INSIDE TRACK: Just like in reality TV shows the world over, Volvo is made up of a diverse group of enthusiastic people who, whatever it is that makes them unique individuals, all want to do their best for their audience – the customer

by Brian O’Sullivan

Wouldn’t life be boring if we were all the same, had the same opinions, wanted the same things and never disagreed? Of course it would – even the closest, most loving families have arguments – and companies are just the same. The best firms are made up of a wide mixture of backgrounds, beliefs, skills and opinions. Sure, there may be more quarrels than if everyone was exactly the same – but what great solution or invention ever came of ‘group think’? Exactly – questioning and challenging ideas is the vital spark that leads to superior products and services – and happy customers.


A business is only as good as the people who work in it and research shows that talented and engaged employees are prepared to go the extra mile in order to do their best for customers. This, in turn, leads to more satisfied customers, greater financial success (for both customers and the company) and more resources available to spur yet more innovation – it’s a virtuous cycle.


There are lots of factors that attract talented people to companies – but few are more important than fostering a diverse and inclusive corporate culture. Who wants to work for a company where their views and contribution is not valued? Being truly open to everyone not only attracts people from a host of different backgrounds, beliefs and abilities, it also welcomes and respects their contribution.


Our customers come in all shapes and sizes, with differing backgrounds, beliefs and experiences – and as a business Volvo CE needs to reflect that. Gone are the days when the company consisted mostly of white middle-aged Swedish men – today’s Volvo CE is made up of a smorgasbord of different nationalities, ages and genders. While this is great, diversity isn’t limited to just these factors – there is a whole rainbow of other facets that make us the unique individuals we are, and Volvo wants to reflect that diversity in its employee base.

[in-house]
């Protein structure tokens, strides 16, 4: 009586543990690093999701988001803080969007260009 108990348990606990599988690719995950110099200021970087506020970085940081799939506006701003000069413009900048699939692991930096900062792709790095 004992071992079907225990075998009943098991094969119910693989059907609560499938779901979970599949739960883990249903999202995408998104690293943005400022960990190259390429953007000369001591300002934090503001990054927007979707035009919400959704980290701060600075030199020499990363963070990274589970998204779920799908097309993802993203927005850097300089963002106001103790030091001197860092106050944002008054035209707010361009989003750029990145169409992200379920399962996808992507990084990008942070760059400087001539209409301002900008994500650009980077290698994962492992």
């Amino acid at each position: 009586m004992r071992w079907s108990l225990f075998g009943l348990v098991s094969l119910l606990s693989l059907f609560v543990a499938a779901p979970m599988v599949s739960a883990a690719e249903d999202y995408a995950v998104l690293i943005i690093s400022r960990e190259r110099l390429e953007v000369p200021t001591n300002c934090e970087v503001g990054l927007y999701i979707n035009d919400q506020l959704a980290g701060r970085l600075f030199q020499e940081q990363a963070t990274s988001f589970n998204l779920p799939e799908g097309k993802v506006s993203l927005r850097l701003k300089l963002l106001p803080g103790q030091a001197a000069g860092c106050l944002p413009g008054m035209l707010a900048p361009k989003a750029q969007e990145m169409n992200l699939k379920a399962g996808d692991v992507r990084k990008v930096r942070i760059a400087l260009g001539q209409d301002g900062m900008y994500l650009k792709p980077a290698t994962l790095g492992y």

“For us, diversity means everything that makes us different to each other,” says Kelley Dameron, Vice President of Talent Management, whose job it is to make sure that Volvo CE’s next star employee is not just hired – but shines to their greatest potential. “It includes obvious things such as age, ethnicity and physical appearance – but also less obvious elements of our personal make-up, such as thinking styles, religion, nationality, sexual orientation and education. When we have a truly diverse workforce there is great potential for new ideas and innovation.”


While attracting multicultural people with a broad range of attributes is a necessary element in creating a high performing culture, on its own it is not sufficient. All the good work of being diverse is undone if some people are excluded or feel their opinions and ideas are not listened
to or valued.

“The ‘sweet spot’ we are trying to achieve is to have diversity and inclusion,” says Dameron. “Being more inclusive gives all employees a sense of belonging and being accepted for who they are, turbocharging the power of their experience and ideas for the benefit of the company – and its customers.


“We are working hard to create a supporting, inclusive culture, one that works together and makes the most of our differences (and similarities) for the benefit of everyone. When you achieve this, great ideas get heard, there is a lot of innovation, happier customers – and higher job satisfaction.”



Being inclusive is not always as easy as it sounds – and takes work. Making impartial decisions, listening without judgement and actively choosing to include others requires conscious effort. Did you know that most of our values and beliefs are firmly established by the time we are 10 years old (e.g. boys don’t cry, girls wear pink, etc.)? Whether we like it or not, each of us is a mass of biases – things we like, things we don’t, things we believe in – or don’t. These quite natural prejudgments work away at the back of minds, subtly shaping our actions and decisions.


Volvo CE holds an annual Diversity & Inclusion week that puts the topics on everyone’s agenda. As part of the program, employees are encouraged to examine their implicit associations, stereotypes and biases, and discuss in groups the type of thinking needed to make better, more impartial decisions. “This will help us be open to ideas no matter who brings them up,” says Dameron. “It’s about awareness. The techniques we show can be as simple as inviting input from someone in a meeting who hasn’t yet spoken.”


When we are competing for talent against the likes of Google and Apple, will Volvo’s efforts to be as diverse and inclusive as it can help it be seen as a cool place to work? “Of course,” she says. “Our products literally help make the world a better place – and that appeals to everyone, whoever they are. We are a market leader, and innovator with a great reputation for serving our customers well and doing the right thing. There is much for talented people of all kinds to find interesting and attractive at Volvo CE.”